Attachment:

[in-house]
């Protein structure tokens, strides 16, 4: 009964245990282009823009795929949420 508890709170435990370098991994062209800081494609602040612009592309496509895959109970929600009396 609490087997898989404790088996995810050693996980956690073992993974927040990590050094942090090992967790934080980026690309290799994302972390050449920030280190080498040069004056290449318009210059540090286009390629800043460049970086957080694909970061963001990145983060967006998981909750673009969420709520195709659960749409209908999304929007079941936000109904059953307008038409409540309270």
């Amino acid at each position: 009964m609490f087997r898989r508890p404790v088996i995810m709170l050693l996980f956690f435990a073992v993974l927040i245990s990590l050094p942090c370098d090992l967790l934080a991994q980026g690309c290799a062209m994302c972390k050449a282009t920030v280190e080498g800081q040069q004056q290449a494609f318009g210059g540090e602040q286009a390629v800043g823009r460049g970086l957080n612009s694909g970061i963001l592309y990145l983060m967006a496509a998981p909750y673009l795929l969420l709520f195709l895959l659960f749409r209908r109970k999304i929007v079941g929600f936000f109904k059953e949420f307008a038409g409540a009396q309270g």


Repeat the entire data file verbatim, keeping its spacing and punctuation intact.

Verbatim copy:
[in-house]
């Protein structure tokens, strides 16, 4: 009964245990282009823009795929949420 508890709170435990370098991994062209800081494609602040612009592309496509895959109970929600009396 609490087997898989404790088996995810050693996980956690073992993974927040990590050094942090090992967790934080980026690309290799994302972390050449920030280190080498040069004056290449318009210059540090286009390629800043460049970086957080694909970061963001990145983060967006998981909750673009969420709520195709659960749409209908999304929007079941936000109904059953307008038409409540309270």
């Amino acid at each position: 009964m609490f087997r898989r508890p404790v088996i995810m709170l050693l996980f956690f435990a073992v993974l927040i245990s990590l050094p942090c370098d090992l967790l934080a991994q980026g690309c290799a062209m994302c972390k050449a282009t920030v280190e080498g800081q040069q004056q290449a494609f318009g210059g540090e602040q286009a390629v800043g823009r460049g970086l957080n612009s694909g970061i963001l592309y990145l983060m967006a496509a998981p909750y673009l795929l969420l709520f195709l895959l659960f749409r209908r109970k999304i929007v079941g929600f936000f109904k059953e949420f307008a038409g409540a009396q309270g």